Charlize Theron is a certified badass action hero, and Comic-Con celebrated her last Friday with a panel looking back at her career and looking forward to what she hopes to continue to accomplish in the genre. Moderated by Terri Schwartz, the Q&A touched on several topics including sexism and ageism in Hollywood, the evolution of action movies, and what drives Theron to keep raising the bar as a female action star.
Theron is a thoughtful interview subject who clearly cares deeply about the projects she works on and the issues that the film industry has with gender representation. In trying to narrow down her best quotes from the panel, it was a struggle not to simply post a transcript, because all her answers were insightful and inspirational. I highly encourage you to watch the whole thing, especially if you’re a fan of Theron, action movies, or conversations about how Hollywood treats actresses.
Theron said that she was raised on action films but that there weren’t many opportunities for women to play action roles early on in her career. She got more opportunities after she won the Academy Award for Best Actress for 2003’s Monster, but she was still quite limited in what people thought she could (or should) do in 2004’s Aeon Flux: “It was really hard making that film, Aeon Flux. It was really hard in the sense that there were so many preconceived ideas and there were all these boxes that everybody wanted to kind of, like, squeeze you into. It was a character that I think today would be celebrated, you know, cinematically way more than it was in 2004. It was just hard. And I remember the film…didn’t play as well as everybody thought. And there was just this moment in my career where I realized very clearly that because that movie didn’t really perform that I wasn’t necessarily—maybe I wasn’t going to be given another opportunity. And it was really harsh. It was like, ‘No, women can’t make these movies successful.’ It was harsh.”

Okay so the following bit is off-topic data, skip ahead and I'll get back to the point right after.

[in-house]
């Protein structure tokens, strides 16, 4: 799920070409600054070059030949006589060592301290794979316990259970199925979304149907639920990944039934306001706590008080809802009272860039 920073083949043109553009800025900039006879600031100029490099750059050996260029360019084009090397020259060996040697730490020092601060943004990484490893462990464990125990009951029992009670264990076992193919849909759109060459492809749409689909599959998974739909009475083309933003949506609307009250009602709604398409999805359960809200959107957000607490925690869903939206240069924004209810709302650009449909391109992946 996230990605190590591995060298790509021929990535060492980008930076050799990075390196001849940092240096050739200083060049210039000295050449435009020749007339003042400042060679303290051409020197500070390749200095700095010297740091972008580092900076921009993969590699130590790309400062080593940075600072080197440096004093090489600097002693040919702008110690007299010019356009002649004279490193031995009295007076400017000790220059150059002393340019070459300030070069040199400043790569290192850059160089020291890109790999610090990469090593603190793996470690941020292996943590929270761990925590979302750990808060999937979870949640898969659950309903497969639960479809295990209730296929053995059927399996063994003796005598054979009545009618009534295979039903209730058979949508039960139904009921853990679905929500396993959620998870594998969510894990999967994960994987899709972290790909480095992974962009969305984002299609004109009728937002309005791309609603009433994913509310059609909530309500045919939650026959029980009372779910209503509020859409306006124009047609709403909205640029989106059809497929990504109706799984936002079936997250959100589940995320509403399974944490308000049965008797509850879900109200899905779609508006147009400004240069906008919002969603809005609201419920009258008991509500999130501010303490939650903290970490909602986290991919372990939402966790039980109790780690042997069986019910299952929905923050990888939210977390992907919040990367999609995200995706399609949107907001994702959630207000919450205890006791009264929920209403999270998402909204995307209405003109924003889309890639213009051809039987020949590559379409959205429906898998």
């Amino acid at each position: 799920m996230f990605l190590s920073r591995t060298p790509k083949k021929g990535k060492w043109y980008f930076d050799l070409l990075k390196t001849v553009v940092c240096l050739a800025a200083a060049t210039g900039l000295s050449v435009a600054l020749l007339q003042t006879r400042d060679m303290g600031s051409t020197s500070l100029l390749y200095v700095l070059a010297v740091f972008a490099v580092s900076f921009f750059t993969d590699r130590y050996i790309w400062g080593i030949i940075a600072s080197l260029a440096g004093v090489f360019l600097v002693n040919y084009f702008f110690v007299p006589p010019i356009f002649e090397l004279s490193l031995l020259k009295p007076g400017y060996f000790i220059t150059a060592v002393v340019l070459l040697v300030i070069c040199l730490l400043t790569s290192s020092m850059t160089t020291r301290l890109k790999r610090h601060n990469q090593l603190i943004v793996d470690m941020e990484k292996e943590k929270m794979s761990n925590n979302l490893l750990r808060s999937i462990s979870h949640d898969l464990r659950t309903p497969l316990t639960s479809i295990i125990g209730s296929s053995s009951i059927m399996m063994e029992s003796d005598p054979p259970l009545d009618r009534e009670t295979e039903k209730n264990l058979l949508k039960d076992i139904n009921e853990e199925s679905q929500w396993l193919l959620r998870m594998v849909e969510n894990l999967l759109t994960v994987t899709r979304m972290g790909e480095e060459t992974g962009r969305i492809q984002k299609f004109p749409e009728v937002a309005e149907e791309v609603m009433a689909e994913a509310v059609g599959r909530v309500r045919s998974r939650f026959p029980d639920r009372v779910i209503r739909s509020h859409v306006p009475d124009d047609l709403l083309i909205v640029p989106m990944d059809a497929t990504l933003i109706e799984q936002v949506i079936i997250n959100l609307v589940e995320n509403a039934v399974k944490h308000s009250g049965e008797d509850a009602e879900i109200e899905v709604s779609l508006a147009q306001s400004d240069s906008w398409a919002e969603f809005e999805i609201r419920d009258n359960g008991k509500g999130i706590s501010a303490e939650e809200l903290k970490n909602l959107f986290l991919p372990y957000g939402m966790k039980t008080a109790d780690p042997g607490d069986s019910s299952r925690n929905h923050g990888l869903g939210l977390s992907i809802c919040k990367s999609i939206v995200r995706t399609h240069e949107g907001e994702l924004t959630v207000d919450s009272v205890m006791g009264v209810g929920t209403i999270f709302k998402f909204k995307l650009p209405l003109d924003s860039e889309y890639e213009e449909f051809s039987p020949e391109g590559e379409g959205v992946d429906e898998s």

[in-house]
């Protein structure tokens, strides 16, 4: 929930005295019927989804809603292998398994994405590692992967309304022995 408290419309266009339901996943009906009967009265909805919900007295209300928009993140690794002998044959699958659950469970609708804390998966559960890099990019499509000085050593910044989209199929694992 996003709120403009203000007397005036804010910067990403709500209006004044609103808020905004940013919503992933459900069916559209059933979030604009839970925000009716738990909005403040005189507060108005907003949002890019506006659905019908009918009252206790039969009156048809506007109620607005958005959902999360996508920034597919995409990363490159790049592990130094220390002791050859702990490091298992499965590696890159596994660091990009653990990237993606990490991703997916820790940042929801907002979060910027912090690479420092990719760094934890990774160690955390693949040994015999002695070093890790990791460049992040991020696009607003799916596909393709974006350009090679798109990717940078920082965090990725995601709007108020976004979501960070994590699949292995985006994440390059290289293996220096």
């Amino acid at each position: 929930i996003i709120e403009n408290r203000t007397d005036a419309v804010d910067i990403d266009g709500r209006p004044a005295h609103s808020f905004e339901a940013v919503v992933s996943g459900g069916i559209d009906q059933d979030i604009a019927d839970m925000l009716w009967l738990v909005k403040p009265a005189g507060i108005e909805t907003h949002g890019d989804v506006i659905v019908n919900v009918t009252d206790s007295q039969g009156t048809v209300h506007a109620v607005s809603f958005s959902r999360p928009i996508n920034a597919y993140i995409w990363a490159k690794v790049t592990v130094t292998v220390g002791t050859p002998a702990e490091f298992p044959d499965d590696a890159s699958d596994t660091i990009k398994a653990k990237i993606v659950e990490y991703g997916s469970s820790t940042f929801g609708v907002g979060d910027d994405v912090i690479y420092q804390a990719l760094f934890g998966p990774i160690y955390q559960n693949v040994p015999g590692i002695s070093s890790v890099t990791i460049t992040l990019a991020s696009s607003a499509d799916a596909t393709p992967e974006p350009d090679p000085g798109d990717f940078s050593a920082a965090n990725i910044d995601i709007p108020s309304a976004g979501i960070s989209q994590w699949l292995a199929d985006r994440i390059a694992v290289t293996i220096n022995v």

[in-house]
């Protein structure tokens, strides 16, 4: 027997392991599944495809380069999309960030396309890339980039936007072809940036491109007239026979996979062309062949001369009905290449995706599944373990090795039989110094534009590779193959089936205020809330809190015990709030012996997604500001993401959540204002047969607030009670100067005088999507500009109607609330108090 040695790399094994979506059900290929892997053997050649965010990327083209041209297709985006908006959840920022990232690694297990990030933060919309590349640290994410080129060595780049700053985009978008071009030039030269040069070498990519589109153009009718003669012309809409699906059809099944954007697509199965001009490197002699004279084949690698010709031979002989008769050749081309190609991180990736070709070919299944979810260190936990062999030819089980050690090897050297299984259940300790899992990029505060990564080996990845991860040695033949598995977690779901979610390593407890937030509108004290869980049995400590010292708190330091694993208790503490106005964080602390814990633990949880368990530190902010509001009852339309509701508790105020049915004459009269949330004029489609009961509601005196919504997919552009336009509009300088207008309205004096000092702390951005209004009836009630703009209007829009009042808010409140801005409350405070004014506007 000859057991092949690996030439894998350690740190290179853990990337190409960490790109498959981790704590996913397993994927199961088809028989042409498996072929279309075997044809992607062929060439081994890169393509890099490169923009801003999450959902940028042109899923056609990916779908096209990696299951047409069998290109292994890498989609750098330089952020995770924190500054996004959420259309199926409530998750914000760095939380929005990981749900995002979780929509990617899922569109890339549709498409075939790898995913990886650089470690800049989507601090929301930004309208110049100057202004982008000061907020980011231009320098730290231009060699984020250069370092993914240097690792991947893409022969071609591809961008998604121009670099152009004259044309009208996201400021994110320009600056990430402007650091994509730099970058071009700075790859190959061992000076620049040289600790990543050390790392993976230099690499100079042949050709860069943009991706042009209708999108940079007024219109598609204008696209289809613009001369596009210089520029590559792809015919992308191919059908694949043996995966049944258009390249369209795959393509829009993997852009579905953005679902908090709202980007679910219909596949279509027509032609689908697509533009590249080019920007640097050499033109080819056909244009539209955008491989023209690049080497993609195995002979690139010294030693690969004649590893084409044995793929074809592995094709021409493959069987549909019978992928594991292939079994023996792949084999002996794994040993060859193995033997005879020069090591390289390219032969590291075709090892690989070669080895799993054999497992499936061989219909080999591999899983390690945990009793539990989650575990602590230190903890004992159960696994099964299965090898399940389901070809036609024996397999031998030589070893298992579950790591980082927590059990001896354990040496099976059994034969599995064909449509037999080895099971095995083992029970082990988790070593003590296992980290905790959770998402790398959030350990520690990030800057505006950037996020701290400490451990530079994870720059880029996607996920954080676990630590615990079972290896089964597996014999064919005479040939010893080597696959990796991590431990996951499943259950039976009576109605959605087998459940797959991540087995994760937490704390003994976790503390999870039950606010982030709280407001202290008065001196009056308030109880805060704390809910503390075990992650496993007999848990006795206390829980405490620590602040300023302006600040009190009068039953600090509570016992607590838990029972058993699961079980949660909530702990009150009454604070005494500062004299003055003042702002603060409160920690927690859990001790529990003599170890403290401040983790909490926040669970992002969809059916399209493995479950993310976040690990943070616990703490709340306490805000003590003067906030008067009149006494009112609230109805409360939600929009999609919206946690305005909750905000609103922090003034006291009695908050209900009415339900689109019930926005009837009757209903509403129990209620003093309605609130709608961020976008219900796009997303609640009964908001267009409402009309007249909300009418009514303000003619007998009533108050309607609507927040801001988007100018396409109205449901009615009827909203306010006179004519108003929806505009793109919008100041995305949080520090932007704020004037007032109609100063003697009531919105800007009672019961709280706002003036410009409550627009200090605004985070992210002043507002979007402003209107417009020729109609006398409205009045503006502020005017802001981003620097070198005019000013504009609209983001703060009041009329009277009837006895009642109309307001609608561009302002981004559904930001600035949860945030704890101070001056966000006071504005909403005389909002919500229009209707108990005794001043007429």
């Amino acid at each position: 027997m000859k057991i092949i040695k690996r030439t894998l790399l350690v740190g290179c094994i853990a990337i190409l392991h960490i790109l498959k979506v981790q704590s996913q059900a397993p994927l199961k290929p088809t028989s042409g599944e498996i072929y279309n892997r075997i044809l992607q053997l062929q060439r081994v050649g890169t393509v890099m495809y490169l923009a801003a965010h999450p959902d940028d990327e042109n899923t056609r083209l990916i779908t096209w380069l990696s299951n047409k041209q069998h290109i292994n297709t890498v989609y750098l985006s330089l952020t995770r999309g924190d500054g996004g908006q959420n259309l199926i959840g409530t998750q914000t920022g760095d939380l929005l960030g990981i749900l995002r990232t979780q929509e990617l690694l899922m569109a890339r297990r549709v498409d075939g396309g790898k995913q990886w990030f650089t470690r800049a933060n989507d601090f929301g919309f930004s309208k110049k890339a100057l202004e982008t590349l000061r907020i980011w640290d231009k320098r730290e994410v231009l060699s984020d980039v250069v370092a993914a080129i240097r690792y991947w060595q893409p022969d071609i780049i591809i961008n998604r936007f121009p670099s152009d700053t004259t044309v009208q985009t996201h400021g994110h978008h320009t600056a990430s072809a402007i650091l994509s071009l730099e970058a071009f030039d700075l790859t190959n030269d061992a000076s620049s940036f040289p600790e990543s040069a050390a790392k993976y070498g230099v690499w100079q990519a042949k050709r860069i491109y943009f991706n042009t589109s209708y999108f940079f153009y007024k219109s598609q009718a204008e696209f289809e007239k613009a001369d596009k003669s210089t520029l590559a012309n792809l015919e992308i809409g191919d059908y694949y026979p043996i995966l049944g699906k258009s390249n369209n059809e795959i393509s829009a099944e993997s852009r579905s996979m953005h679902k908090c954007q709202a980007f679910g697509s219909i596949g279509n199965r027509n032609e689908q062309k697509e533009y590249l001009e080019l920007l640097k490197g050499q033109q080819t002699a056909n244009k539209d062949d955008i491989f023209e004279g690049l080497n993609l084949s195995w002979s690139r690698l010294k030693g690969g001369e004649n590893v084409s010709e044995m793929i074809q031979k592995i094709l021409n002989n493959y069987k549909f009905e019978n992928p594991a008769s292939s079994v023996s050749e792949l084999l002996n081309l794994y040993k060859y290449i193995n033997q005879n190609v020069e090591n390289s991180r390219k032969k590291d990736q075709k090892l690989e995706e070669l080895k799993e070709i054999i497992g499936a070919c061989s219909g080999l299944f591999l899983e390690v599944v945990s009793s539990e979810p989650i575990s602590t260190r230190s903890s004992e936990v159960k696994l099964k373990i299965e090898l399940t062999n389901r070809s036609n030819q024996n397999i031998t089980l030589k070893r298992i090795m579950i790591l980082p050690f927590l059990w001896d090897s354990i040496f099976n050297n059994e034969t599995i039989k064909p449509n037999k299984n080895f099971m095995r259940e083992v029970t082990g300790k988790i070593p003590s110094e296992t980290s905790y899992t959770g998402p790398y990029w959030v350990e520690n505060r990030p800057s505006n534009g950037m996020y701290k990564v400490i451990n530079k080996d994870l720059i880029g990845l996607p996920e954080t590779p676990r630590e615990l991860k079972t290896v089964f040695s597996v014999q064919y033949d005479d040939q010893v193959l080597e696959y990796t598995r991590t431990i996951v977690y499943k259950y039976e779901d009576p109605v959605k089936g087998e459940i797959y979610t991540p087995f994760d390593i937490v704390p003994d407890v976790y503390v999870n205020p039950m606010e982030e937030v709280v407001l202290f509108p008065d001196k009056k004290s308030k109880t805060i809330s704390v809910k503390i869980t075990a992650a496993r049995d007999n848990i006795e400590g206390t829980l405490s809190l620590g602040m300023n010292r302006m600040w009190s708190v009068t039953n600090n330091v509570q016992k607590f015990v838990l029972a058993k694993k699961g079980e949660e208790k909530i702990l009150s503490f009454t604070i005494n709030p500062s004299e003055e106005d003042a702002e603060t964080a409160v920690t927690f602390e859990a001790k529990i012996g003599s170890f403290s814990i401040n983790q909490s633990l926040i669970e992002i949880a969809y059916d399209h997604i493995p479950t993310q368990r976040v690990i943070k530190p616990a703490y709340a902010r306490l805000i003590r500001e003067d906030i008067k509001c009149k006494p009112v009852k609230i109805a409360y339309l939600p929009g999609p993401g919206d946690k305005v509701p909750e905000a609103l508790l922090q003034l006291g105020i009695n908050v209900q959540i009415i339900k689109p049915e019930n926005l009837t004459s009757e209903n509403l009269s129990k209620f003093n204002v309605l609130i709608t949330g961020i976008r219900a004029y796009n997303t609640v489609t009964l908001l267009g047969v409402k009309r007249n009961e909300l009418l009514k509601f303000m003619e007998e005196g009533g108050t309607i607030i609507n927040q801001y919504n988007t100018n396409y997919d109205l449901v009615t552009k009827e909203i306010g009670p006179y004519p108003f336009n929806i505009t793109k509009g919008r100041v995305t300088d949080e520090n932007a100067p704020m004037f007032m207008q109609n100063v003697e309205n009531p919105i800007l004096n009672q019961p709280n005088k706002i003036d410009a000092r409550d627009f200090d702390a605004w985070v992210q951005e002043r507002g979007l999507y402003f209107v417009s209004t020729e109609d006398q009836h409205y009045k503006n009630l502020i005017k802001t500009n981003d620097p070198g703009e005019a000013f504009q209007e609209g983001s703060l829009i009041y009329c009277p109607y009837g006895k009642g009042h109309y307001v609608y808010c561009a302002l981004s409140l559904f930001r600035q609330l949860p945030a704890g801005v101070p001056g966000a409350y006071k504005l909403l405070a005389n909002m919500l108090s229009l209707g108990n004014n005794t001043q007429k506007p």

Theron also talked about double standards on the set of 2003’s The Italian Job and how it motivated her to work that much harder as a woman working in what was perceived to be a man’s genre. “The Italian Job was a great experience in the sense that I realized there is still so much misconception around women in the genre. Even though that film is—the action is really based on cars, we had to physically do a lot of that stuff. I mean, the only good thing that came out of that experience was that there was a real pressure to pull off those stunts with the actors, and that was the first time I experienced anything like that. But there was a very unfair process that went with that. You know, I was the only woman with a bunch of guys. And I remember vividly getting the schedule in our pre-production, and they had scheduled me for six weeks more car training than any of the guys. And I just, it was just so insulting. But it was also the thing that put a real fire under my ass. And I was like, ‘All right, you guys wanna play this game? Let’s go.’ And, you know, I made it a point to out-drive all of those guys.”